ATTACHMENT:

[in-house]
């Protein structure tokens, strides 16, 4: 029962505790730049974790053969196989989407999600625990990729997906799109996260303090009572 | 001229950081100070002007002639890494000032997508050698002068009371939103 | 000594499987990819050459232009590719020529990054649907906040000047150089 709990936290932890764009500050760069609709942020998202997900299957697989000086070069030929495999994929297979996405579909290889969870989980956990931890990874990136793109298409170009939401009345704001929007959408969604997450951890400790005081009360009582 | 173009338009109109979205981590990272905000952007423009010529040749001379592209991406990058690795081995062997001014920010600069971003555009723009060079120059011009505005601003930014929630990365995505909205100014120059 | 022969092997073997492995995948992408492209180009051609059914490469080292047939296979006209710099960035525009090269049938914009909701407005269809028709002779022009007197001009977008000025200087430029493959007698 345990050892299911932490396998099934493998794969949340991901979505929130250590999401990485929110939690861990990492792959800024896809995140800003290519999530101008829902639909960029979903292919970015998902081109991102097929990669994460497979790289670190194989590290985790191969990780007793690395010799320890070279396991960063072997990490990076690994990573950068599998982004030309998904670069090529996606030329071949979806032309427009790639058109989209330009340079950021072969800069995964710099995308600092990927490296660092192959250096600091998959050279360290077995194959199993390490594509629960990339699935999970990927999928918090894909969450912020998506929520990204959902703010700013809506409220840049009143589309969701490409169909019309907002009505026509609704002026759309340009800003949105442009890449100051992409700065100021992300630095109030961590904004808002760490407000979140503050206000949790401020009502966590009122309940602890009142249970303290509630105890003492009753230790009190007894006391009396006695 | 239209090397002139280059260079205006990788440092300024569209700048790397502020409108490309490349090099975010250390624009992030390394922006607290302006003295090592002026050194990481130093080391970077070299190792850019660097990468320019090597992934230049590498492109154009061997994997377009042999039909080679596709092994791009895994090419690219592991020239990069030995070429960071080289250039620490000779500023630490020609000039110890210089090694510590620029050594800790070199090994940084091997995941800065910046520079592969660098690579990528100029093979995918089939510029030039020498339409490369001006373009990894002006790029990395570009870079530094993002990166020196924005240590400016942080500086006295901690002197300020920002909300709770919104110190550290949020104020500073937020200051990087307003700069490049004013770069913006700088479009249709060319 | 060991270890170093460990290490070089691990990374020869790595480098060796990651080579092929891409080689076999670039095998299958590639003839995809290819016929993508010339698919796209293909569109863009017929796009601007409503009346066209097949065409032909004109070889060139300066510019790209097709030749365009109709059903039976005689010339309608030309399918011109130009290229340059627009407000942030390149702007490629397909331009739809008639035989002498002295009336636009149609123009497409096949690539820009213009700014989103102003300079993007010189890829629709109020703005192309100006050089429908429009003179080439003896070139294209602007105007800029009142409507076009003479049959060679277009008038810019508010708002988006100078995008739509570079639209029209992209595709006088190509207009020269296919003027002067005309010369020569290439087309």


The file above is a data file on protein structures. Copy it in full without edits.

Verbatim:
[in-house]
């Protein structure tokens, strides 16, 4: 029962505790730049974790053969196989989407999600625990990729997906799109996260303090009572 | 001229950081100070002007002639890494000032997508050698002068009371939103 | 000594499987990819050459232009590719020529990054649907906040000047150089 709990936290932890764009500050760069609709942020998202997900299957697989000086070069030929495999994929297979996405579909290889969870989980956990931890990874990136793109298409170009939401009345704001929007959408969604997450951890400790005081009360009582 | 173009338009109109979205981590990272905000952007423009010529040749001379592209991406990058690795081995062997001014920010600069971003555009723009060079120059011009505005601003930014929630990365995505909205100014120059 | 022969092997073997492995995948992408492209180009051609059914490469080292047939296979006209710099960035525009090269049938914009909701407005269809028709002779022009007197001009977008000025200087430029493959007698 345990050892299911932490396998099934493998794969949340991901979505929130250590999401990485929110939690861990990492792959800024896809995140800003290519999530101008829902639909960029979903292919970015998902081109991102097929990669994460497979790289670190194989590290985790191969990780007793690395010799320890070279396991960063072997990490990076690994990573950068599998982004030309998904670069090529996606030329071949979806032309427009790639058109989209330009340079950021072969800069995964710099995308600092990927490296660092192959250096600091998959050279360290077995194959199993390490594509629960990339699935999970990927999928918090894909969450912020998506929520990204959902703010700013809506409220840049009143589309969701490409169909019309907002009505026509609704002026759309340009800003949105442009890449100051992409700065100021992300630095109030961590904004808002760490407000979140503050206000949790401020009502966590009122309940602890009142249970303290509630105890003492009753230790009190007894006391009396006695 | 239209090397002139280059260079205006990788440092300024569209700048790397502020409108490309490349090099975010250390624009992030390394922006607290302006003295090592002026050194990481130093080391970077070299190792850019660097990468320019090597992934230049590498492109154009061997994997377009042999039909080679596709092994791009895994090419690219592991020239990069030995070429960071080289250039620490000779500023630490020609000039110890210089090694510590620029050594800790070199090994940084091997995941800065910046520079592969660098690579990528100029093979995918089939510029030039020498339409490369001006373009990894002006790029990395570009870079530094993002990166020196924005240590400016942080500086006295901690002197300020920002909300709770919104110190550290949020104020500073937020200051990087307003700069490049004013770069913006700088479009249709060319 | 060991270890170093460990290490070089691990990374020869790595480098060796990651080579092929891409080689076999670039095998299958590639003839995809290819016929993508010339698919796209293909569109863009017929796009601007409503009346066209097949065409032909004109070889060139300066510019790209097709030749365009109709059903039976005689010339309608030309399918011109130009290229340059627009407000942030390149702007490629397909331009739809008639035989002498002295009336636009149609123009497409096949690539820009213009700014989103102003300079993007010189890829629709109020703005192309100006050089429908429009003179080439003896070139294209602007105007800029009142409507076009003479049959060679277009008038810019508010708002988006100078995008739509570079639209029209992209595709006088190509207009020269296919003027002067005309010369020569290439087309």